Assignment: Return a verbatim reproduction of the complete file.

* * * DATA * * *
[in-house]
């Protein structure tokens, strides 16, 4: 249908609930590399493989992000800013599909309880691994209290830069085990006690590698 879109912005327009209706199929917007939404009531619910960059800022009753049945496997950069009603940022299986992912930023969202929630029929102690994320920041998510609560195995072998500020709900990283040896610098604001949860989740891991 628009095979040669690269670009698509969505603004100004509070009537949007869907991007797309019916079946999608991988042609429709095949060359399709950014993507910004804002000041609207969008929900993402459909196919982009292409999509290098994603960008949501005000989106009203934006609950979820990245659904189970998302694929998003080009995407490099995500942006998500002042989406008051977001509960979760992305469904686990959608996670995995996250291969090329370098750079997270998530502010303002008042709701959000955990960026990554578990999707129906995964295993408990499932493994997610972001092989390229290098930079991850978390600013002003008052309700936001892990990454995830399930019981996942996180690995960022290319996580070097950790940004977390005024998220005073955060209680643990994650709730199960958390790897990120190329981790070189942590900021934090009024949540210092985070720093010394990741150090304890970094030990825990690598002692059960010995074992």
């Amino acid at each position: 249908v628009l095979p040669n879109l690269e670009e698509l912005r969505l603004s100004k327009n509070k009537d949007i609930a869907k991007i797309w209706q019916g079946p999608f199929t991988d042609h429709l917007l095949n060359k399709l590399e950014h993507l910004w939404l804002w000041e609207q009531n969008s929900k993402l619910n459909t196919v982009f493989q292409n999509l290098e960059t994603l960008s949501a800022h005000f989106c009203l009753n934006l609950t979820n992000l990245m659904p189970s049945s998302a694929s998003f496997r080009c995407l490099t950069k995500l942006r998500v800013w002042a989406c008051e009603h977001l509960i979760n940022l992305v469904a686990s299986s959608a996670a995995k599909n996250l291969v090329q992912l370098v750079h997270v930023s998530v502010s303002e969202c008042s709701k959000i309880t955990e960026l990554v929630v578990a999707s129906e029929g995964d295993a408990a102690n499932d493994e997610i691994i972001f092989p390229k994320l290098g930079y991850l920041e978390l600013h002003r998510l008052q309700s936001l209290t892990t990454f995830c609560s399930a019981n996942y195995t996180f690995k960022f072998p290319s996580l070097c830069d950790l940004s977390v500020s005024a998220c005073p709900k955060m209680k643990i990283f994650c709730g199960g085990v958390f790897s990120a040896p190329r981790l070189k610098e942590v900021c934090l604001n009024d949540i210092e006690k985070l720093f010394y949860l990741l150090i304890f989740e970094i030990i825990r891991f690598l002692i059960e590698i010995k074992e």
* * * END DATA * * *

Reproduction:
[in-house]
């Protein structure tokens, strides 16, 4: 249908609930590399493989992000800013599909309880691994209290830069085990006690590698 879109912005327009209706199929917007939404009531619910960059800022009753049945496997950069009603940022299986992912930023969202929630029929102690994320920041998510609560195995072998500020709900990283040896610098604001949860989740891991 628009095979040669690269670009698509969505603004100004509070009537949007869907991007797309019916079946999608991988042609429709095949060359399709950014993507910004804002000041609207969008929900993402459909196919982009292409999509290098994603960008949501005000989106009203934006609950979820990245659904189970998302694929998003080009995407490099995500942006998500002042989406008051977001509960979760992305469904686990959608996670995995996250291969090329370098750079997270998530502010303002008042709701959000955990960026990554578990999707129906995964295993408990499932493994997610972001092989390229290098930079991850978390600013002003008052309700936001892990990454995830399930019981996942996180690995960022290319996580070097950790940004977390005024998220005073955060209680643990994650709730199960958390790897990120190329981790070189942590900021934090009024949540210092985070720093010394990741150090304890970094030990825990690598002692059960010995074992």
């Amino acid at each position: 249908v628009l095979p040669n879109l690269e670009e698509l912005r969505l603004s100004k327009n509070k009537d949007i609930a869907k991007i797309w209706q019916g079946p999608f199929t991988d042609h429709l917007l095949n060359k399709l590399e950014h993507l910004w939404l804002w000041e609207q009531n969008s929900k993402l619910n459909t196919v982009f493989q292409n999509l290098e960059t994603l960008s949501a800022h005000f989106c009203l009753n934006l609950t979820n992000l990245m659904p189970s049945s998302a694929s998003f496997r080009c995407l490099t950069k995500l942006r998500v800013w002042a989406c008051e009603h977001l509960i979760n940022l992305v469904a686990s299986s959608a996670a995995k599909n996250l291969v090329q992912l370098v750079h997270v930023s998530v502010s303002e969202c008042s709701k959000i309880t955990e960026l990554v929630v578990a999707s129906e029929g995964d295993a408990a102690n499932d493994e997610i691994i972001f092989p390229k994320l290098g930079y991850l920041e978390l600013h002003r998510l008052q309700s936001l209290t892990t990454f995830c609560s399930a019981n996942y195995t996180f690995k960022f072998p290319s996580l070097c830069d950790l940004s977390v500020s005024a998220c005073p709900k955060m209680k643990i990283f994650c709730g199960g085990v958390f790897s990120a040896p190329r981790l070189k610098e942590v900021c934090l604001n009024d949540i210092e006690k985070l720093f010394y949860l990741l150090i304890f989740e970094i030990i825990r891991f690598l002692i059960e590698i010995k074992e």